This Sunday we will celebrate our annual children’s Christmas pageant during both services. This year’s production is entitled “People Look East – a Nativity Play,” and it covers the entire story of Christ’s birth from the prophets through the arrival of the Wise Men. It should be a wonderful time and we are so proud of how hard our younglings have been practicing!

This quote from Isaiah is one that is included in both our play this weekend and in our Lessons & Carols readings for Christmas Eve. It is an essential passage for this time of year for many reasons, but here is one key point we sometimes forget:

Like life, Advent is a journey. It takes time and requires patience. Though we may wish it, we should never jump to Christmas too early. It takes time to prepare – our building, our choir, and, most importantly, our hearts for the arrival of the Child of Bethlehem.

So, for those of you who have been desperate to sing some Christmas carols, it is the fourth Sunday of Advent this weekend and with the play, we’re going to sing A LOT of them.

But I hope you will take the time to reread and truly listen to the Advent hymns we have been singing these last three weeks. Their lyrics are rich and full of meaning that will grow our faith.

Life is about the journey, my friends, not the destination. And Christmastide is so short, because Jesus’ birth is merely one step in a much more miraculous story.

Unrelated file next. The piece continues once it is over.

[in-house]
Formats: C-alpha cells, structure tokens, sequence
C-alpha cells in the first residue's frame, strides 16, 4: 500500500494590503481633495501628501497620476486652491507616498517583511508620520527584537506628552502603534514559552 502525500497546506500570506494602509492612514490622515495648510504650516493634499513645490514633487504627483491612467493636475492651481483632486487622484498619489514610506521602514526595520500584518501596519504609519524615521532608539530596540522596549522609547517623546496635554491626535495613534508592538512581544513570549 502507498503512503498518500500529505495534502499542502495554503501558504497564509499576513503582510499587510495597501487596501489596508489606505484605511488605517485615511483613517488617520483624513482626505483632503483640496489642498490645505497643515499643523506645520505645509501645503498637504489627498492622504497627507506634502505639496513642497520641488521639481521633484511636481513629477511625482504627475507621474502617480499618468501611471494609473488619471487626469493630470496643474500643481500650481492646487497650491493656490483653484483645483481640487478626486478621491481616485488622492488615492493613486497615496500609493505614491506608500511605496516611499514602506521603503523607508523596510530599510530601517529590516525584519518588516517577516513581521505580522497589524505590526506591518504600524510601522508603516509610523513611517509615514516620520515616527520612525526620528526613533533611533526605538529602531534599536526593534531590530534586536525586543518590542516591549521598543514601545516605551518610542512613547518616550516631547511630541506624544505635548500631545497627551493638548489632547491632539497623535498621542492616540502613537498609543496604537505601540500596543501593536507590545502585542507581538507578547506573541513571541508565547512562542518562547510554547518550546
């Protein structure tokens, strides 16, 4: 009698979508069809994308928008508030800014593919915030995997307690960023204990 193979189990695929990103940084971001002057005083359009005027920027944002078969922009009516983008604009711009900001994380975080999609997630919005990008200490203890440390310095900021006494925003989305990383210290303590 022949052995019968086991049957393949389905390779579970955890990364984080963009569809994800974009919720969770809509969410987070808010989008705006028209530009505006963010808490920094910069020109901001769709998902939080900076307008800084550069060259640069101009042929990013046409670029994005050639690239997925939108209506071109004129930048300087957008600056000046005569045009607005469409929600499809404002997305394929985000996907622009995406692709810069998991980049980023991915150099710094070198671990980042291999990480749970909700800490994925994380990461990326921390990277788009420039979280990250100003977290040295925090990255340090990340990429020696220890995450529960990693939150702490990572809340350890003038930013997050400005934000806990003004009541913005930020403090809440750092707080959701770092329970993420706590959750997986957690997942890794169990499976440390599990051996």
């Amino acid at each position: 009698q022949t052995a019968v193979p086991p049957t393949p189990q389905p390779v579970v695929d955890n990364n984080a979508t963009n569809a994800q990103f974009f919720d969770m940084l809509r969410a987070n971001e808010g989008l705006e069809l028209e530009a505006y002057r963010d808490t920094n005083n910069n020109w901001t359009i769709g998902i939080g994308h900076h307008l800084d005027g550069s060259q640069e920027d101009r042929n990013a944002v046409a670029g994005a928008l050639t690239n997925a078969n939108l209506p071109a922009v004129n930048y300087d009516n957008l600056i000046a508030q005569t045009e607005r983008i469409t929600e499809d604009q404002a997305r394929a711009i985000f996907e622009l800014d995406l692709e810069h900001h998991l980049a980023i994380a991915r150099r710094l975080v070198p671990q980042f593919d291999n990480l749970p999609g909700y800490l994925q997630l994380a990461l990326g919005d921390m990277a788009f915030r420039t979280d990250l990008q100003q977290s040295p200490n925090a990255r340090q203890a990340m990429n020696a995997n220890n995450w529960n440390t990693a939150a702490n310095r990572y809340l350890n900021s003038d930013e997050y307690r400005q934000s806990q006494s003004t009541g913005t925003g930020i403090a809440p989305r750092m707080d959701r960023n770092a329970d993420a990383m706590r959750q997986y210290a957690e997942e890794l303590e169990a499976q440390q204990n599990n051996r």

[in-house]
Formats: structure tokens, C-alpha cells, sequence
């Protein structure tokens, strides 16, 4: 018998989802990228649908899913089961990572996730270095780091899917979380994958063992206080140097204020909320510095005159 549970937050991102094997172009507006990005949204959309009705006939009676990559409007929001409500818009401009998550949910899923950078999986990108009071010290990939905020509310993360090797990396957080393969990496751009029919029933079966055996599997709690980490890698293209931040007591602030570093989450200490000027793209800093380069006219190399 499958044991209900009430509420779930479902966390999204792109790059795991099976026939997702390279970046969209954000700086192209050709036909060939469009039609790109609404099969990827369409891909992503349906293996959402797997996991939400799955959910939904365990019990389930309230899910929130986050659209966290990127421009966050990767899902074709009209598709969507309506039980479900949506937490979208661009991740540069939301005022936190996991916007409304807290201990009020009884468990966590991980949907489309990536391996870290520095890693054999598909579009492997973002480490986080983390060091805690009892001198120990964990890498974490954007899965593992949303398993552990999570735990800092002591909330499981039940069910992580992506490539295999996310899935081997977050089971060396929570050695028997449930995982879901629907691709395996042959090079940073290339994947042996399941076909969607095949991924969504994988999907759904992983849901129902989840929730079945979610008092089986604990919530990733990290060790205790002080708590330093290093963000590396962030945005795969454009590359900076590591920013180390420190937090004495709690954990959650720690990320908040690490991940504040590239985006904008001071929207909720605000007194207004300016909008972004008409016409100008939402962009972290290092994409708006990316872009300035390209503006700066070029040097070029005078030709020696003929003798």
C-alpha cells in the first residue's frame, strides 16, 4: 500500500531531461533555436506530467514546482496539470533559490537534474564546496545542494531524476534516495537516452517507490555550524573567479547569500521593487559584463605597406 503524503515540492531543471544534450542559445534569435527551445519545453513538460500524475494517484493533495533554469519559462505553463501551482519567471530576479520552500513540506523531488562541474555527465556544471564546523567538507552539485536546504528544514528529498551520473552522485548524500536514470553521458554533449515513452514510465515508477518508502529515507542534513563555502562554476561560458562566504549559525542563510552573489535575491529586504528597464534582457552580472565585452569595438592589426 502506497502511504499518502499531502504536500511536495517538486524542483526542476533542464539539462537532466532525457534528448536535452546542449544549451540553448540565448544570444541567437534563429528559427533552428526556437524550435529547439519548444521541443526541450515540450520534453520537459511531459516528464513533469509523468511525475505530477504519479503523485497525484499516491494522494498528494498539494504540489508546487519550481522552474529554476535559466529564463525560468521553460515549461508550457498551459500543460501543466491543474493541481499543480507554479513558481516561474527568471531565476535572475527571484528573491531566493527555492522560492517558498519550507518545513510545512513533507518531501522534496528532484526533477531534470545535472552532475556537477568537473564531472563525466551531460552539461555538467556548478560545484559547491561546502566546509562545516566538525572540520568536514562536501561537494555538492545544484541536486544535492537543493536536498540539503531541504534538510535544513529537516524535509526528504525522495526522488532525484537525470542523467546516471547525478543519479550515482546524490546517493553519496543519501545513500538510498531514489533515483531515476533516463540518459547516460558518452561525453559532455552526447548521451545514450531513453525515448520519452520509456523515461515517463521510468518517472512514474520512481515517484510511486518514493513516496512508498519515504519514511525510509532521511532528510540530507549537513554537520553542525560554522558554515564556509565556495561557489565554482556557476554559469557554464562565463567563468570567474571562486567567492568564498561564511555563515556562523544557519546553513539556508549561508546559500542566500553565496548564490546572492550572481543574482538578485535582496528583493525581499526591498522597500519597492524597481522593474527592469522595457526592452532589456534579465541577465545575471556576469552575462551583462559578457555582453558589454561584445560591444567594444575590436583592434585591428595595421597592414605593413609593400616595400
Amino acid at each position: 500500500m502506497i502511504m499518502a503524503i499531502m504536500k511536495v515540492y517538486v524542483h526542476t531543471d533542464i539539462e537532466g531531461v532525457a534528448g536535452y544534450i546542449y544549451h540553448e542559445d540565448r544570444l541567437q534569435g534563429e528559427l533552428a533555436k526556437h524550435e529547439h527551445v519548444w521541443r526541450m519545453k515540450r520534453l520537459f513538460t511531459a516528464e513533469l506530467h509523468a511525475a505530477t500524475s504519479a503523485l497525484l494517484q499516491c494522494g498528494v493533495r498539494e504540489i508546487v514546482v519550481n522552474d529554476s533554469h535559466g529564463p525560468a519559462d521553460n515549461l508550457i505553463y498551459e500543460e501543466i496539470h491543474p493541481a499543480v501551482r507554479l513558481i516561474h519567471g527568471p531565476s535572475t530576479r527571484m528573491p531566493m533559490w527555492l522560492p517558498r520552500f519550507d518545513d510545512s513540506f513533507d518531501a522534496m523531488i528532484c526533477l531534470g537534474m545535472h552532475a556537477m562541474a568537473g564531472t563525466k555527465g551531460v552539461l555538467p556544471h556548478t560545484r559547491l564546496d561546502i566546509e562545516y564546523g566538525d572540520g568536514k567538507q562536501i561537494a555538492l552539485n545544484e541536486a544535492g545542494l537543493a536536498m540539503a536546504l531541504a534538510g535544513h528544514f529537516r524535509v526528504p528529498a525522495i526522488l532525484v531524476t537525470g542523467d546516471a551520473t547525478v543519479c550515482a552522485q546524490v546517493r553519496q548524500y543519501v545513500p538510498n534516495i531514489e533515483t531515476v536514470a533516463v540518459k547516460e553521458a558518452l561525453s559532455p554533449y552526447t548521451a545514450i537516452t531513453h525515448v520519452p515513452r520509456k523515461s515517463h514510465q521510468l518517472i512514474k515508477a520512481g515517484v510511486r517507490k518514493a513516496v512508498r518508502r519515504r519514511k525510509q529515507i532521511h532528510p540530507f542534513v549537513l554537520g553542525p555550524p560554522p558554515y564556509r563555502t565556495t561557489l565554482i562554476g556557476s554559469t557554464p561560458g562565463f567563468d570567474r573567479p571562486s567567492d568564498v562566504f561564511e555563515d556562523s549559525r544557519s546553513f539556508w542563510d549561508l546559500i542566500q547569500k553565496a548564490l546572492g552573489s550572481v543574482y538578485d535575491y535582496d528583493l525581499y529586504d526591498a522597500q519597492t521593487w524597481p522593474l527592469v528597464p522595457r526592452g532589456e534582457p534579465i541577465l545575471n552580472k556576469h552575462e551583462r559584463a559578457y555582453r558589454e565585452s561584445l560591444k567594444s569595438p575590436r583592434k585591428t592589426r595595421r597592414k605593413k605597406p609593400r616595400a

Blessings, Pastor Janie

Magnificat Sunday

My soul magnifies the Lord, and my spirit rejoices in God my Savior… God has shown the strength of his arm; he has scattered the proud in the thoughts of their hearts. He has brought down the powerful from their thrones, and lifted up the lowly…

Luke 1:46, 51-52

This coming Sunday is traditionally the Sunday during which we look again at the song of Jesus’ mother, Mary. Though we will be continuing our focus on Isaiah during worship this weekend, Mary’s song and story are worth taking a moment to discuss.

Though little detail is known about her life from the canon of scripture, what we do know is that she was a young woman, of child-bearing age, to willingly agreed to carry God’s own child into the world. The Word that was begotten, not made, before the world began. God’s own self, really.

Popular Christmas music has suggested that Mary was likely unaware of Who she held within her body and within her arms. Yet, scripture directly contradicts this.

Mary knew. She went into this eyes wide open. And the proof of her knowledge comes through in the song she sings to give praise to God while she is pregnant. It is not only a melody of excitement for herself, but a prophecy of God’s promises that are about to be fulfilled. And this rebellious, unwed (as yet), teenage mother sings a song of a world that is completely turned on its head.

The powerful shall fall. 
The lowly will not only rise,
but God will give them all they need.

She speaks of her son’s work and, in doing so, she speaks of God’s work. Work of which she is a part now, too.

Listen to Mary’s song again and see the wonders of what God is already doing in our midst. It is the power of Love taking over. And what a miracle that will be.

Blessings, Pastor Janie